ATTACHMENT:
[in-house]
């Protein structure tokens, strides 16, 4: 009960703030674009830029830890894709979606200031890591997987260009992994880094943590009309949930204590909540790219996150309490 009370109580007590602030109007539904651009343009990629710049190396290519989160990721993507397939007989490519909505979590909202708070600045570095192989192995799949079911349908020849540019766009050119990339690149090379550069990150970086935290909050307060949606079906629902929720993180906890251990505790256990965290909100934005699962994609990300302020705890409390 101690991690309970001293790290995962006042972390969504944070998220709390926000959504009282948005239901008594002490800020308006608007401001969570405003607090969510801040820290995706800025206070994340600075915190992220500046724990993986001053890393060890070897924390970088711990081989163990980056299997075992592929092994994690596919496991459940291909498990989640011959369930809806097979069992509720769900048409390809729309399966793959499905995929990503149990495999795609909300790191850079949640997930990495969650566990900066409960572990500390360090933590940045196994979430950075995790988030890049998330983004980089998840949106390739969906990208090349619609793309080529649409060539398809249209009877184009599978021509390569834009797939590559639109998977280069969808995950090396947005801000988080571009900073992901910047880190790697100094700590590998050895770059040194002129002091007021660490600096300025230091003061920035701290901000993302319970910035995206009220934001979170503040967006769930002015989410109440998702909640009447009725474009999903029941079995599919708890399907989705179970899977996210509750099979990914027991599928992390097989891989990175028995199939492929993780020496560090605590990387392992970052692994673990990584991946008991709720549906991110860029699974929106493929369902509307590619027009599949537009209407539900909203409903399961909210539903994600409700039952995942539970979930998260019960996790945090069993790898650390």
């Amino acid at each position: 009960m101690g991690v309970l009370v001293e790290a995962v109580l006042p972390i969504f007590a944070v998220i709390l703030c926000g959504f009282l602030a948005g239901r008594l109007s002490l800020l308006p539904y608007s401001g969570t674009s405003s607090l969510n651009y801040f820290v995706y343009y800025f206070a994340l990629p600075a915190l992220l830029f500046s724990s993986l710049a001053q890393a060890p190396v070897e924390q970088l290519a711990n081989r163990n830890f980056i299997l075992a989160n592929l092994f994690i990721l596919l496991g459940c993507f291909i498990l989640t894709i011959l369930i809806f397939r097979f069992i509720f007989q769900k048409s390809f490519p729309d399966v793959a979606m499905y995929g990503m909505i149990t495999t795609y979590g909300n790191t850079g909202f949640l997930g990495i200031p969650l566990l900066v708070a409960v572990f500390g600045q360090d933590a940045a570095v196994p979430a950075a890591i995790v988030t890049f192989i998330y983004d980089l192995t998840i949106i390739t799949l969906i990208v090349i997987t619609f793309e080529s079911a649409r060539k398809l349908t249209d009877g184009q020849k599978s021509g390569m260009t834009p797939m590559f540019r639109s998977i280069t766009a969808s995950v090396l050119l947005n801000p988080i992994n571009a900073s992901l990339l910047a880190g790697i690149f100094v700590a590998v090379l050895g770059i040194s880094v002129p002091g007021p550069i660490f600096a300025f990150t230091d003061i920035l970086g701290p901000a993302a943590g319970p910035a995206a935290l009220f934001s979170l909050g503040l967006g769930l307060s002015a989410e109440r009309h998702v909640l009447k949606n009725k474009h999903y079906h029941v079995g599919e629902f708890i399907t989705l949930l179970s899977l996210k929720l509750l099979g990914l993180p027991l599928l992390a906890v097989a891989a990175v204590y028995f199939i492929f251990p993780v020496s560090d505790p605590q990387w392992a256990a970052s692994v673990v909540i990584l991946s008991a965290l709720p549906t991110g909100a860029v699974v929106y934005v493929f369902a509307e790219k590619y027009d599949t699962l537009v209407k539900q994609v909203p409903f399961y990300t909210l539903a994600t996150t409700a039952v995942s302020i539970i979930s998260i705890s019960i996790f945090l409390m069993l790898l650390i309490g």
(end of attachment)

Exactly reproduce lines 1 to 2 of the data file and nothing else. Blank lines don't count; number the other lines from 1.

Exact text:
[in-house]
């Protein structure tokens, strides 16, 4: 009960703030674009830029830890894709979606200031890591997987260009992994880094943590009309949930204590909540790219996150309490 009370109580007590602030109007539904651009343009990629710049190396290519989160990721993507397939007989490519909505979590909202708070600045570095192989192995799949079911349908020849540019766009050119990339690149090379550069990150970086935290909050307060949606079906629902929720993180906890251990505790256990965290909100934005699962994609990300302020705890409390 101690991690309970001293790290995962006042972390969504944070998220709390926000959504009282948005239901008594002490800020308006608007401001969570405003607090969510801040820290995706800025206070994340600075915190992220500046724990993986001053890393060890070897924390970088711990081989163990980056299997075992592929092994994690596919496991459940291909498990989640011959369930809806097979069992509720769900048409390809729309399966793959499905995929990503149990495999795609909300790191850079949640997930990495969650566990900066409960572990500390360090933590940045196994979430950075995790988030890049998330983004980089998840949106390739969906990208090349619609793309080529649409060539398809249209009877184009599978021509390569834009797939590559639109998977280069969808995950090396947005801000988080571009900073992901910047880190790697100094700590590998050895770059040194002129002091007021660490600096300025230091003061920035701290901000993302319970910035995206009220934001979170503040967006769930002015989410109440998702909640009447009725474009999903029941079995599919708890399907989705179970899977996210509750099979990914027991599928992390097989891989990175028995199939492929993780020496560090605590990387392992970052692994673990990584991946008991709720549906991110860029699974929106493929369902509307590619027009599949537009209407539900909203409903399961909210539903994600409700039952995942539970979930998260019960996790945090069993790898650390």